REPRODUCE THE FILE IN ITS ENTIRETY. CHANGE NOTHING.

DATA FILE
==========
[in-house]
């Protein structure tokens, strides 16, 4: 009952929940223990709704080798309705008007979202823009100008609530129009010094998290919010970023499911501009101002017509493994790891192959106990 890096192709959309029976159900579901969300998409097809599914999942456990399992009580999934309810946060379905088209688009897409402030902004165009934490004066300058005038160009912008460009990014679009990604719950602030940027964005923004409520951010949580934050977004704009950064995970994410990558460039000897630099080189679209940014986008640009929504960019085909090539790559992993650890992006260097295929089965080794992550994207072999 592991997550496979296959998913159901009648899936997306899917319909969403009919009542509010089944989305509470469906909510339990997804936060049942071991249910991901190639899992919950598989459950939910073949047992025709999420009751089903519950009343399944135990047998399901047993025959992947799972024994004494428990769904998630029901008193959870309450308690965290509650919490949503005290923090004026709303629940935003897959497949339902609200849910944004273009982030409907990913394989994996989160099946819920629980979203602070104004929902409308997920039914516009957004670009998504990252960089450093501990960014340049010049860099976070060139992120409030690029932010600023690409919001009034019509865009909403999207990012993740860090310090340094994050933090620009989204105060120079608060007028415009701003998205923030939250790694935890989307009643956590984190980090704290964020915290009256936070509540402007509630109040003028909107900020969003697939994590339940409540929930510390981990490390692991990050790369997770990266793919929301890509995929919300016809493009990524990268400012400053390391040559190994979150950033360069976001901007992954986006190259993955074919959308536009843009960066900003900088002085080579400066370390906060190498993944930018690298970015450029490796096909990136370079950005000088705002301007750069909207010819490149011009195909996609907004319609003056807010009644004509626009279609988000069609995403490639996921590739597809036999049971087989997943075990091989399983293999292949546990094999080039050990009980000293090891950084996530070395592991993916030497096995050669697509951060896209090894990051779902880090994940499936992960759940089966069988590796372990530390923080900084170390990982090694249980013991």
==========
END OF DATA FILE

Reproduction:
[in-house]
């Protein structure tokens, strides 16, 4: 009952929940223990709704080798309705008007979202823009100008609530129009010094998290919010970023499911501009101002017509493994790891192959106990 890096192709959309029976159900579901969300998409097809599914999942456990399992009580999934309810946060379905088209688009897409402030902004165009934490004066300058005038160009912008460009990014679009990604719950602030940027964005923004409520951010949580934050977004704009950064995970994410990558460039000897630099080189679209940014986008640009929504960019085909090539790559992993650890992006260097295929089965080794992550994207072999 592991997550496979296959998913159901009648899936997306899917319909969403009919009542509010089944989305509470469906909510339990997804936060049942071991249910991901190639899992919950598989459950939910073949047992025709999420009751089903519950009343399944135990047998399901047993025959992947799972024994004494428990769904998630029901008193959870309450308690965290509650919490949503005290923090004026709303629940935003897959497949339902609200849910944004273009982030409907990913394989994996989160099946819920629980979203602070104004929902409308997920039914516009957004670009998504990252960089450093501990960014340049010049860099976070060139992120409030690029932010600023690409919001009034019509865009909403999207990012993740860090310090340094994050933090620009989204105060120079608060007028415009701003998205923030939250790694935890989307009643956590984190980090704290964020915290009256936070509540402007509630109040003028909107900020969003697939994590339940409540929930510390981990490390692991990050790369997770990266793919929301890509995929919300016809493009990524990268400012400053390391040559190994979150950033360069976001901007992954986006190259993955074919959308536009843009960066900003900088002085080579400066370390906060190498993944930018690298970015450029490796096909990136370079950005000088705002301007750069909207010819490149011009195909996609907004319609003056807010009644004509626009279609988000069609995403490639996921590739597809036999049971087989997943075990091989399983293999292949546990094999080039050990009980000293090891950084996530070395592991993916030497096995050669697509951060896209090894990051779902880090994940499936992960759940089966069988590796372990530390923080900084170390990982090694249980013991």